* Important information on differential diagnosis and related disorders.
* Helpful links and resources.

The mobile site is also viewable on a desktop computer; it is compatible with Safari and Firefox browsers.

This mobile web site was supported by the CDC Cooperative Agreement Number 1H75DD000703-01. Its contents are solely the responsibility of the authors and do not necessarily represent the official views of the Centers for Disease Control and Prevention.

Revised Diagnostic Criteria for Marfan Syndrome

The revised diagnostic criteria for Marfan syndrome were developed by an international team of medical experts led by Bart Loeys, MD, Center for Medical Genetics, Ghent University Hospital, Ghent, Belgium. The purpose was to streamline the diagnostic process in order to provide patients with a more accurate diagnosis and better medical management.

“While diagnostic criteria should emphasize simplicity of use and the desire for early diagnosis, the highest priority in developing these guidelines was accuracy,” said Dr. Loeys.

Because connective tissue makes up the entire body, the disorder manifests itself in many body systems, including the skeletal system, eyes, lungs, blood vessels and heart. Many people with Marfan syndrome experience an expansion of the aorta. It is essential for affected people to be diagnosed and managed properly. Without proper monitoring and medications to reduce the stress on the aorta, affected people are at high risk for aortic dissection or rupture, which could result in sudden death. With an accurate diagnosis and proper medical treatment, they can live a normal lifespan.

The revised nosology provides a method for evaluating a patient by deriving a systemic score, with various features of Marfan syndrome assigned a numeric value; the diagnosis depends on the total systemic score. This is a change from the previous nosology which relied on evaluation of features as “major” or “minor.”

The scoring system reflects three significant changes in the way Marfan syndrome is diagnosed:

* The two cardinal features of Marfan syndrome – aortic root dilatation/dissection and ectopia lentis (dislocated lens of the eye) – are weighted more heavily than other characteristics.
* There is a more precise role for molecular testing.
* Less specific manifestations of Marfan syndrome are either removed or given much less weight in the evaluation process.

The diagnostic criteria have been defined for those with a family history of the condition and for those who may be a sporadic case; that is, they are the first in their family to be affected. Specific guidelines are also given for children (less than 20 years of age), with different scenarios proposed for those with family history and those without family history. For those who do not meet the diagnostic threshold for Marfan syndrome or a related condition, the nosology employs the diagnosis of “non-specific connective tissue disorder,” which fosters ongoing monitoring of the aortic size and function, until such a time when a specific diagnosis can be made.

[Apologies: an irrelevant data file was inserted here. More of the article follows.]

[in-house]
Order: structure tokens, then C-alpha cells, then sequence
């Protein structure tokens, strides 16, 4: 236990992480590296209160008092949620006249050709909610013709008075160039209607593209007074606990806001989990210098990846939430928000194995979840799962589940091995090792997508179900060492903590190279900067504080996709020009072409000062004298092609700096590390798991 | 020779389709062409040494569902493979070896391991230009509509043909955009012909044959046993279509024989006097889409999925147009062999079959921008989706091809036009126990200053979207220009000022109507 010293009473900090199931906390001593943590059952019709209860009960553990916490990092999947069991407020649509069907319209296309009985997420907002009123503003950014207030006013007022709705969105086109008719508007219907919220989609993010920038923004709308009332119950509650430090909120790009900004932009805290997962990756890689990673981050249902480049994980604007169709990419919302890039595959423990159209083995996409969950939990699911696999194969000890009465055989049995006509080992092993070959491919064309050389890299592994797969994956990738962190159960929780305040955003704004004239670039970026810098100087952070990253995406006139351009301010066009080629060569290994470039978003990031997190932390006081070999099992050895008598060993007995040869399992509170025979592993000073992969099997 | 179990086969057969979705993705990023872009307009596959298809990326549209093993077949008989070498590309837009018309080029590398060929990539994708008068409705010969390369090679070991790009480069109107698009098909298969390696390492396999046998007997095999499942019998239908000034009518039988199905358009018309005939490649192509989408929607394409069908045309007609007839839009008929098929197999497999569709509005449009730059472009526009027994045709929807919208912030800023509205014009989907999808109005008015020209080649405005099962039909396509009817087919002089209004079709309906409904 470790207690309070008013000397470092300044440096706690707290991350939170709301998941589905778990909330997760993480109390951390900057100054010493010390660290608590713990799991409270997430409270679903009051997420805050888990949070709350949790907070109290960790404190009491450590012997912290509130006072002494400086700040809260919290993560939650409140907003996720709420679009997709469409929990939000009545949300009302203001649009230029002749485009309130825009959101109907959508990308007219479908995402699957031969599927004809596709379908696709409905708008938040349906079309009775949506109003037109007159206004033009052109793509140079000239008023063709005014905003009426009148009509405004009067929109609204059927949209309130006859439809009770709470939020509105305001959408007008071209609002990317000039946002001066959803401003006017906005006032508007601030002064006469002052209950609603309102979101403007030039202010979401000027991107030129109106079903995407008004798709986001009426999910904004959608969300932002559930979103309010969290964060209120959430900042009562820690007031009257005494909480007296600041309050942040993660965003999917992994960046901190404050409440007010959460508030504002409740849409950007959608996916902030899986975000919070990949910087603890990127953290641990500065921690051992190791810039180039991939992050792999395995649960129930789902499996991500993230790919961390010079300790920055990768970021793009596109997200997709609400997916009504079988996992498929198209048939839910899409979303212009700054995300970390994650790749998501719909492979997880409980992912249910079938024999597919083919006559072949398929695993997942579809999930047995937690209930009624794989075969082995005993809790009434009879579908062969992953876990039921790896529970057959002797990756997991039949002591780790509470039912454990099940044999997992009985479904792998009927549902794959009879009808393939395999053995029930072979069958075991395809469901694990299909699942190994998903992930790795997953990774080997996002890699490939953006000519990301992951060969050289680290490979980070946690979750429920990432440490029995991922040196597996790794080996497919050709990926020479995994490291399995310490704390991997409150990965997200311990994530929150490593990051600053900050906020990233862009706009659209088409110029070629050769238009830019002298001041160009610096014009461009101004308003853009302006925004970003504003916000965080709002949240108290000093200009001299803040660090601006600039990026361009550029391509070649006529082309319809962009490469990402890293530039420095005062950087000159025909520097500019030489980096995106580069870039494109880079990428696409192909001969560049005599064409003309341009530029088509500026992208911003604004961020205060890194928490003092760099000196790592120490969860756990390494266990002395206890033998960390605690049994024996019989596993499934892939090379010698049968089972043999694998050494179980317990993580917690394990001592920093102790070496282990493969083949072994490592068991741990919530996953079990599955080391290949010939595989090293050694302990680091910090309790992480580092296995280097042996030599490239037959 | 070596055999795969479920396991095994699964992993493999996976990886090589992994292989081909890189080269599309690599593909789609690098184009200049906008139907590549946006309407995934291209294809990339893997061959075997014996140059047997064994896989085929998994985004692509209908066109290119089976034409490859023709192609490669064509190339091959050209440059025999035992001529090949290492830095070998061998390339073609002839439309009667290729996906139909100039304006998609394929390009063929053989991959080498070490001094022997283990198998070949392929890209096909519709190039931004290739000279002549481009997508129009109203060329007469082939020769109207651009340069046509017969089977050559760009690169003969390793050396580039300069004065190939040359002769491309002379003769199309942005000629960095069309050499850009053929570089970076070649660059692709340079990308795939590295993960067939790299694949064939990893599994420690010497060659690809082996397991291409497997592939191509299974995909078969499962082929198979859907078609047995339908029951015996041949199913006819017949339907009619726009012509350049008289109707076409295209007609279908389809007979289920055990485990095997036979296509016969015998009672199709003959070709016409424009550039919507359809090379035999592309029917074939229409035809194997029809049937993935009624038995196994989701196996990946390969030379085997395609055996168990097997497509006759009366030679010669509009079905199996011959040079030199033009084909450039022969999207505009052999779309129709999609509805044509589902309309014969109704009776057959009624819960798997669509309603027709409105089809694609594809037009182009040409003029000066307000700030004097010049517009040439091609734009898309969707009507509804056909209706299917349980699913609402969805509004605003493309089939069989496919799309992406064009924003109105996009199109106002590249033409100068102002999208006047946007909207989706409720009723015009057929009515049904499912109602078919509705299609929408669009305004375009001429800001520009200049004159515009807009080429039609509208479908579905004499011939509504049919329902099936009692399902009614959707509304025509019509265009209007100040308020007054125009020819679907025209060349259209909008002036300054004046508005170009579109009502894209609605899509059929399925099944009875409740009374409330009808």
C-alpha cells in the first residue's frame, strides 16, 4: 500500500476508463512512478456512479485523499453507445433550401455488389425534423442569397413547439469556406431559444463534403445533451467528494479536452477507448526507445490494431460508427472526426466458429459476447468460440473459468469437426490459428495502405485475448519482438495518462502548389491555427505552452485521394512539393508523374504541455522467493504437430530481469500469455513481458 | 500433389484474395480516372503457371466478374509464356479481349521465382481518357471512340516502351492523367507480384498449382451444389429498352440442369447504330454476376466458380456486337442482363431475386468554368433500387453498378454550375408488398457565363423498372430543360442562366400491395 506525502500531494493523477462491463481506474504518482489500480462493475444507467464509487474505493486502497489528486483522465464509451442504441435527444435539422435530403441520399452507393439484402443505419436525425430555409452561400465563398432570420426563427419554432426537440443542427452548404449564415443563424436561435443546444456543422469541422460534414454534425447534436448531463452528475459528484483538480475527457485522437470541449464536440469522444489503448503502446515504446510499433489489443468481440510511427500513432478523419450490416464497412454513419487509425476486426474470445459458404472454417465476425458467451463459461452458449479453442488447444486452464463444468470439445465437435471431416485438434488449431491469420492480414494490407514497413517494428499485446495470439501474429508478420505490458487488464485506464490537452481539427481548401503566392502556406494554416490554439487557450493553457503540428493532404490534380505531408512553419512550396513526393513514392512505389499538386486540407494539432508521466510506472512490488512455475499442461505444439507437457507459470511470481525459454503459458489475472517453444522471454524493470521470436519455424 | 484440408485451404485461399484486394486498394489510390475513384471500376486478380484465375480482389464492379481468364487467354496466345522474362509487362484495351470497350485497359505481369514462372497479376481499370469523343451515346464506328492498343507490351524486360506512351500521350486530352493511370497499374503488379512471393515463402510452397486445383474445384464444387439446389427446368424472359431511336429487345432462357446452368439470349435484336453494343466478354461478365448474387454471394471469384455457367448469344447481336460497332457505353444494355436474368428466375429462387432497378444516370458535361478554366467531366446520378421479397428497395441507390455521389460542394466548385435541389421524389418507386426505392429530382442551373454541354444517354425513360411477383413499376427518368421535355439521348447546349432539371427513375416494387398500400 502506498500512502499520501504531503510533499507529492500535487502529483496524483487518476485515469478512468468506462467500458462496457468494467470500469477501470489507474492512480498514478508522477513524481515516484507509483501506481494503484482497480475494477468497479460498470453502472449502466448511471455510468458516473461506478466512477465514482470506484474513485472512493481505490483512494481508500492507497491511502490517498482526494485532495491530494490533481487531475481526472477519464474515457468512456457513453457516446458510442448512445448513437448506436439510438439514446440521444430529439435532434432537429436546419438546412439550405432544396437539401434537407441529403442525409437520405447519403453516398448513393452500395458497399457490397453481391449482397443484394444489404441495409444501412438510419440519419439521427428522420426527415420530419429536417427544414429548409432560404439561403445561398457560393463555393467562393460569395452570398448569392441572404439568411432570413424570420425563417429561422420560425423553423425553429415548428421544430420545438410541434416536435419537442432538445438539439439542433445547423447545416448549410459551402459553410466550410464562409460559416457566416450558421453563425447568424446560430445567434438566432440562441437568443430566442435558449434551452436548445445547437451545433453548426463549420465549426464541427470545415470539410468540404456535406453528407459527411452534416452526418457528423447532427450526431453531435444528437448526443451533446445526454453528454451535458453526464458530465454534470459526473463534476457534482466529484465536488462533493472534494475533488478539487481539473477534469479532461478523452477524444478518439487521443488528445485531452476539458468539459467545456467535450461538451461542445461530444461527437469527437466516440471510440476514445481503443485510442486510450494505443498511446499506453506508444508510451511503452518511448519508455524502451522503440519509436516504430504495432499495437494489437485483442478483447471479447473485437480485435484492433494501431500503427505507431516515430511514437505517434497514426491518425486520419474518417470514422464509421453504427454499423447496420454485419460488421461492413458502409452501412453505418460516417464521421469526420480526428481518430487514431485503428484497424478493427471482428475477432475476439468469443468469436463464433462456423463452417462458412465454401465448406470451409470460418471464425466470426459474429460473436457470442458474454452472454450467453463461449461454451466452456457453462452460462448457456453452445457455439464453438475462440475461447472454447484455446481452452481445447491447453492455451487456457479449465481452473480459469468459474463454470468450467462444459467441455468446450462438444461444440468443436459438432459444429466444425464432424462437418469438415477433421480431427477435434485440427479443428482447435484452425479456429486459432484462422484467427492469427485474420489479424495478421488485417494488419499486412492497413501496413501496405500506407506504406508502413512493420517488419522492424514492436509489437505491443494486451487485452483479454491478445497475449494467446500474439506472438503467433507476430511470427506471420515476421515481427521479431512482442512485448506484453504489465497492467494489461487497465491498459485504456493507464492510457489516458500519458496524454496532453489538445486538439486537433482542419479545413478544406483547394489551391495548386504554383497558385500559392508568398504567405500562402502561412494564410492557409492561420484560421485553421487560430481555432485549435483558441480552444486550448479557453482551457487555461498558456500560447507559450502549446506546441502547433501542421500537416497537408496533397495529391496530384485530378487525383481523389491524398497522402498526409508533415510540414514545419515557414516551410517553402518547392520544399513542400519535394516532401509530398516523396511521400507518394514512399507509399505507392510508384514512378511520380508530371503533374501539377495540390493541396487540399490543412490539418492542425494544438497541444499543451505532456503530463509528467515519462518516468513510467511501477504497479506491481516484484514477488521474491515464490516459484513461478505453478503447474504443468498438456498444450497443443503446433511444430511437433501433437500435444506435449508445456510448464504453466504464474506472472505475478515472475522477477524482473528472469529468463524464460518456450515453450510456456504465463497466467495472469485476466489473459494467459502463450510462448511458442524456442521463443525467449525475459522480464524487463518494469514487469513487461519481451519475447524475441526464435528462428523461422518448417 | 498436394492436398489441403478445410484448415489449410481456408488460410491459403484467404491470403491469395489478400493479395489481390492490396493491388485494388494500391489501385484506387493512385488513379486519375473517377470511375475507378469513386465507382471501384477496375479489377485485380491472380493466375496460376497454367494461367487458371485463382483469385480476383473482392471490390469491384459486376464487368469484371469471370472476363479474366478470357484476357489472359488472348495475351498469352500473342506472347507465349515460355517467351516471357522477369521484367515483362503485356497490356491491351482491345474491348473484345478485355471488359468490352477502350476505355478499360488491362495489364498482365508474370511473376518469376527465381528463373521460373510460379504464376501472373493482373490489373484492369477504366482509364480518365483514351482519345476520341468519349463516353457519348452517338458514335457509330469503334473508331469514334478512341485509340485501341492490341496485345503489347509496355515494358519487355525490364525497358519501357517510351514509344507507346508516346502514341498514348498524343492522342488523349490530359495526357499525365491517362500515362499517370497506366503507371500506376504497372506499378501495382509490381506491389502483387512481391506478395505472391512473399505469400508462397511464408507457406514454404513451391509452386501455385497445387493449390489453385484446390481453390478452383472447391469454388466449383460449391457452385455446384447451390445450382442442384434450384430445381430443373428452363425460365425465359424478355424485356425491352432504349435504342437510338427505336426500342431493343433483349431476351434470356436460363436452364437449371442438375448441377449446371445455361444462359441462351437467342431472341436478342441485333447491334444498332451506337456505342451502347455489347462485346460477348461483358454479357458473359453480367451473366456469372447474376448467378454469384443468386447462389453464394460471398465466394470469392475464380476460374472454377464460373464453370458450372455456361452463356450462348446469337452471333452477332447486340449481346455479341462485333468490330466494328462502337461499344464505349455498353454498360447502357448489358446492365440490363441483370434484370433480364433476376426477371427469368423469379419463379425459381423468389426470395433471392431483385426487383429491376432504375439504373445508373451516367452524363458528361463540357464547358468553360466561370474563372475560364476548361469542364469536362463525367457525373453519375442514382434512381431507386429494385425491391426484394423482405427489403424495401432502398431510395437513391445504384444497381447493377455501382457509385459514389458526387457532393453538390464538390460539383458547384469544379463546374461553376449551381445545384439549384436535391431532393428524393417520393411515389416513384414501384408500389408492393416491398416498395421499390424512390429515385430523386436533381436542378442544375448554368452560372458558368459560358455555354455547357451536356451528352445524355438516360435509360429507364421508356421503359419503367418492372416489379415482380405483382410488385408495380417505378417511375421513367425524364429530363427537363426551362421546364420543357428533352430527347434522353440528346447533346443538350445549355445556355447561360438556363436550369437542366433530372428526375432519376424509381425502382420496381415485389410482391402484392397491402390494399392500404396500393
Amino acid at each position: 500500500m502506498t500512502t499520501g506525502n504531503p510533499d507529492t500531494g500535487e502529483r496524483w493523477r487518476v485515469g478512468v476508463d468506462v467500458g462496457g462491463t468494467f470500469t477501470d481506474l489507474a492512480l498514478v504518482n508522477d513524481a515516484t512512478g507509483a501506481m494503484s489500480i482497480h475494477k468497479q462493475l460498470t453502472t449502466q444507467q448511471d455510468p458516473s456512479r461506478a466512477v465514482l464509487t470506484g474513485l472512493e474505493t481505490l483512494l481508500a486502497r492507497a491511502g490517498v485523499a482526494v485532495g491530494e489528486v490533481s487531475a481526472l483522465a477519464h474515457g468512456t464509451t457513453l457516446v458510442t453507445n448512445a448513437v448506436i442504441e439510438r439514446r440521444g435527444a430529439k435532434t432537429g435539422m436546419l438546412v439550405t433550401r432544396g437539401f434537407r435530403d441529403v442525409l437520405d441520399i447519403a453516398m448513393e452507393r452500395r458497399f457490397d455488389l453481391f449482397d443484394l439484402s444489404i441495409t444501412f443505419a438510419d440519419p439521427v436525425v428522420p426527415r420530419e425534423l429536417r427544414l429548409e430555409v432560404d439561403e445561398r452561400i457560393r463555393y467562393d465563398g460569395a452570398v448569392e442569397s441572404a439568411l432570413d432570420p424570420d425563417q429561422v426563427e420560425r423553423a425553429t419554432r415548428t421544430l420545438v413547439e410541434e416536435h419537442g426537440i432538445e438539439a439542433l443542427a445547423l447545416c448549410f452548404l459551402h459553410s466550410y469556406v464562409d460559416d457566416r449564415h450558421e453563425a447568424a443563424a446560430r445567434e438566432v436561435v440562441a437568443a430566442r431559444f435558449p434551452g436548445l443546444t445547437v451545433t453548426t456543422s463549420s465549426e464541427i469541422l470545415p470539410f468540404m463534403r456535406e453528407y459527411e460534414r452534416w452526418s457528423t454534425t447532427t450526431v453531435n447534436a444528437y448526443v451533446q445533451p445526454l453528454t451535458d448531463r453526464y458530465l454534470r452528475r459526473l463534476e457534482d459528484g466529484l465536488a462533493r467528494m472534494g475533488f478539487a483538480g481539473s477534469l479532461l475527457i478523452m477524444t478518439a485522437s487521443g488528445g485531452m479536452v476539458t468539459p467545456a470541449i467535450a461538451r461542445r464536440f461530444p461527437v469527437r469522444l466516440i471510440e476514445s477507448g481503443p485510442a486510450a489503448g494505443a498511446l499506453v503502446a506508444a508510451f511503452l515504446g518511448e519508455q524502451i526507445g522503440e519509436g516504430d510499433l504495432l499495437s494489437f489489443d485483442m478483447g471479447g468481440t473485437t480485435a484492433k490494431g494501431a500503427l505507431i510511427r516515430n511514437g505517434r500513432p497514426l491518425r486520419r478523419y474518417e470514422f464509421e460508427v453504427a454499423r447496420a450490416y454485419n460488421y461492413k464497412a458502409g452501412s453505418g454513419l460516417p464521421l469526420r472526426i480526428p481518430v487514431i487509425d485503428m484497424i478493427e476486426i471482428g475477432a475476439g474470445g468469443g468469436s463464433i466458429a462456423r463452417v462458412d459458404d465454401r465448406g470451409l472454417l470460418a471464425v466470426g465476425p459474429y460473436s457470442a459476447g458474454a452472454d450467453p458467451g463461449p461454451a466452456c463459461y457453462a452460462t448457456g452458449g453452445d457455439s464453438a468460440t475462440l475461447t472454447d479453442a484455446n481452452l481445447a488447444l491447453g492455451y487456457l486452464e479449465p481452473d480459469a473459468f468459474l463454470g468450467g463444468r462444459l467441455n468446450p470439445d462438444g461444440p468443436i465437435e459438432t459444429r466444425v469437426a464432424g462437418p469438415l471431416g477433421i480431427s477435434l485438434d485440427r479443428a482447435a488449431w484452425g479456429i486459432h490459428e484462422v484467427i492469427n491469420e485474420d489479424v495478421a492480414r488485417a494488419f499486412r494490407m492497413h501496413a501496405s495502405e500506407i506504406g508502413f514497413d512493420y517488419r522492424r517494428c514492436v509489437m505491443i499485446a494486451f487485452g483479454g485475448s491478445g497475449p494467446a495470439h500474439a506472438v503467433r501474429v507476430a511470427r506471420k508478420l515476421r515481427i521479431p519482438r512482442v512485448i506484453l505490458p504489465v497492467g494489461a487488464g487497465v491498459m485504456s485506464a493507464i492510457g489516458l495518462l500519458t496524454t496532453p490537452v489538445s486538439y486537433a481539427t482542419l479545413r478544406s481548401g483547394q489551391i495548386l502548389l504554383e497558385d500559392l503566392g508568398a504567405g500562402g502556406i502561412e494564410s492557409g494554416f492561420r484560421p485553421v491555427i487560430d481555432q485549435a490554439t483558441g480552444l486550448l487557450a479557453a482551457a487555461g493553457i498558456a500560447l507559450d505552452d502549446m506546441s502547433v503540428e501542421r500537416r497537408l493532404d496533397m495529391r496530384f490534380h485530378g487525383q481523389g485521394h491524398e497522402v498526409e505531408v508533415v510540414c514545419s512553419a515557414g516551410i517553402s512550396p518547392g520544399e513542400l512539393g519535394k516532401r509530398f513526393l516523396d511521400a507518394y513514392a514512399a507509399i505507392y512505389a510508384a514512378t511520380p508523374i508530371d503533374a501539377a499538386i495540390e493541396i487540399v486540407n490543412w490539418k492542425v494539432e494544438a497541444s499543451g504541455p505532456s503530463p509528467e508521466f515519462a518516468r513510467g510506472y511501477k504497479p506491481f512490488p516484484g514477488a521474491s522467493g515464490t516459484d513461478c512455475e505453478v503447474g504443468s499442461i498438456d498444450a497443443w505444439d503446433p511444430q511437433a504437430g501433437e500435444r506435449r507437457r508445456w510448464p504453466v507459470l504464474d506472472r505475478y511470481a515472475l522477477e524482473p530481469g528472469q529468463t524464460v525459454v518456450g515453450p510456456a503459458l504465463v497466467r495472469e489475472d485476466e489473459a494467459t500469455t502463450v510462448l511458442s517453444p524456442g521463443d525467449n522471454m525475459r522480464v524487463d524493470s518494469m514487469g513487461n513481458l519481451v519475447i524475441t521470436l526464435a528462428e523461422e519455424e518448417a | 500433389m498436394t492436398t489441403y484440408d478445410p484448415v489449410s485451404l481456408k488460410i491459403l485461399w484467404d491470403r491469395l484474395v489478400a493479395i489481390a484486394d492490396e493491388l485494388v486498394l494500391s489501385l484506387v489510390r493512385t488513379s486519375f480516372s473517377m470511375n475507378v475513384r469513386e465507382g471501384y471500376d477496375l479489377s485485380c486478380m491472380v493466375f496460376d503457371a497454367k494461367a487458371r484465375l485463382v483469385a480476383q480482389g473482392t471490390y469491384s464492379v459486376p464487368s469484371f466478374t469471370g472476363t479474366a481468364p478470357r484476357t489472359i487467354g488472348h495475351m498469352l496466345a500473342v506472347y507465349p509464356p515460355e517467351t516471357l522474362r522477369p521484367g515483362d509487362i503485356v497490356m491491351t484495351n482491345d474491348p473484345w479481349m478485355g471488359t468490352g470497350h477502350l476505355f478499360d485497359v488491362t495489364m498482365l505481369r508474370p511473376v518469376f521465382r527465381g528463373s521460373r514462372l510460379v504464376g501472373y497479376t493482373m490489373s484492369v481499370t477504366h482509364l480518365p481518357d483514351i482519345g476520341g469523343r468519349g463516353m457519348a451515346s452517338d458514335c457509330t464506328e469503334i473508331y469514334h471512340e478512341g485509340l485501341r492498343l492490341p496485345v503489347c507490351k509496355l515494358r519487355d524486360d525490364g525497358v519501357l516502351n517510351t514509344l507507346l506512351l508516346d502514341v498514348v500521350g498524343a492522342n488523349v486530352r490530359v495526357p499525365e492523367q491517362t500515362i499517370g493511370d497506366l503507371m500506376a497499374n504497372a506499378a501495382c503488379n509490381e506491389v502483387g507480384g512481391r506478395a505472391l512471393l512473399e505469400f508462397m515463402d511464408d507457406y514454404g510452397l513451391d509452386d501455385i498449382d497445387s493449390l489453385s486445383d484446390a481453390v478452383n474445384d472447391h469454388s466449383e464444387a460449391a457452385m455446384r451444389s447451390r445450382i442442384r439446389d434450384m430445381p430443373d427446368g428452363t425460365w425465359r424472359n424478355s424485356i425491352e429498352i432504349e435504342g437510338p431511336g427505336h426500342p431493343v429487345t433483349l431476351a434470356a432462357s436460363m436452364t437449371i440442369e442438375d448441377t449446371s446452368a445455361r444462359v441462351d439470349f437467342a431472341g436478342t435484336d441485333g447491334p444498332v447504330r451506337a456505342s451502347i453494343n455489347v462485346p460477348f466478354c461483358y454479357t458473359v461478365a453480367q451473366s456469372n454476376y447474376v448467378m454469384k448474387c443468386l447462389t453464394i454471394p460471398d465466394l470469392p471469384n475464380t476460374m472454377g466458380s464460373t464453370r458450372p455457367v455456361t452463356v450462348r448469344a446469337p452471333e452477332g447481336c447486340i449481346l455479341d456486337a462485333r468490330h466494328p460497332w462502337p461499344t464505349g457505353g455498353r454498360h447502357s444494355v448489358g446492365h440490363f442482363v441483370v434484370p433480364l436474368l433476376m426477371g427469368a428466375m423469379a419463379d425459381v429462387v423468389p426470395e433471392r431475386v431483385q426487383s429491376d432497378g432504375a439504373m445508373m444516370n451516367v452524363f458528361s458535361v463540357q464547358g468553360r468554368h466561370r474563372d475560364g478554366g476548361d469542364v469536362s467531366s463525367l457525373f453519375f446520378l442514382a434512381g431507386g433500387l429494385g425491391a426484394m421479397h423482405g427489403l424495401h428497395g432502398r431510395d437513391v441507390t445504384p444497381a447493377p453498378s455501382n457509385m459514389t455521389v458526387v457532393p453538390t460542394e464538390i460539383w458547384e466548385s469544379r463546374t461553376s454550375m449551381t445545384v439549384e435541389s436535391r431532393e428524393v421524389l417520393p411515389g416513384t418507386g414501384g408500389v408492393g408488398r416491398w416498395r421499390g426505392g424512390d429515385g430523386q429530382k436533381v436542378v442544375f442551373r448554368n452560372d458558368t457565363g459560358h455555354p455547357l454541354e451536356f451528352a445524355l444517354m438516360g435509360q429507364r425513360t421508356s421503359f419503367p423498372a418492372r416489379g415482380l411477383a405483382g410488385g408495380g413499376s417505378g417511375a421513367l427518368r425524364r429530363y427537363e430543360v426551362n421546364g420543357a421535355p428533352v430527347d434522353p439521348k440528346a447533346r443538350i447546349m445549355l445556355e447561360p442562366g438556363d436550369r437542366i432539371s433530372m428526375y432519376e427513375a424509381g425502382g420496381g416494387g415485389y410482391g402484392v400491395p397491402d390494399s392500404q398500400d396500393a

The nosology also offers additional diagnostic considerations and recommends more testing if a patient has sufficient findings of Marfan syndrome but, additionally, shows other unexpected features. The differential diagnosis and management for alternative diagnoses, such as Loeys Dietz syndrome, vascular Ehlers Danlos, mitral valve prolapse syndrome, familial aortic aneurysm and more, are outlined.

The National Marfan Foundation

The National Marfan Foundation is a non-profit voluntary health organization dedicated to saving lives and improving the quality of life of individuals and families affected by the Marfan syndrome and related disorders. For more information on Marfan syndrome, call 800-8-MARFAN or log on to

Diego Roswell-37

Name: Diego Roswell
Age at time of Dissection: 37
Type of Dissection:Both Ascending and Descending
Date of Aortic Dissection: 2 March 1998
Tell Us Your Story:

Today is the 13th anniversary of my dissection. I am posting my story because I don’t know how much time I may have left.

March 2, 1998 I was getting ready for work when I felt a stabbing pain in my chest immediately followed by dizziness. Fortunately there was an old fashioned wall phone nearby that I grabbed on my way to the floor and dialed 911. The paramedics arrived quickly and I knew it was an aortic dissection since I had been diagnosed with the Marfan Syndrome and was in fact on an beta blocker at the time, my cardiologist had foretold of this day, and I just knew. Unfortunately I was also a recovering alcoholic/addict and had used a bit of methamphetamine the night before. I told the police and nurse about the illicit drugs so they could perhaps save my life – in retrospect, it was the biggest mistake of my life (second only to using the drugs in the first place). You see, I was a high school teacher at the time and had been given the substance by a student. I knew my career was over, but was more worried about the other kids that might OD from the drug if there was something wrong wit h it, you see I was lying there on the floor dying at the time. On arrival to the local public hospital, of course, no one knew what to do with me. I was delirious.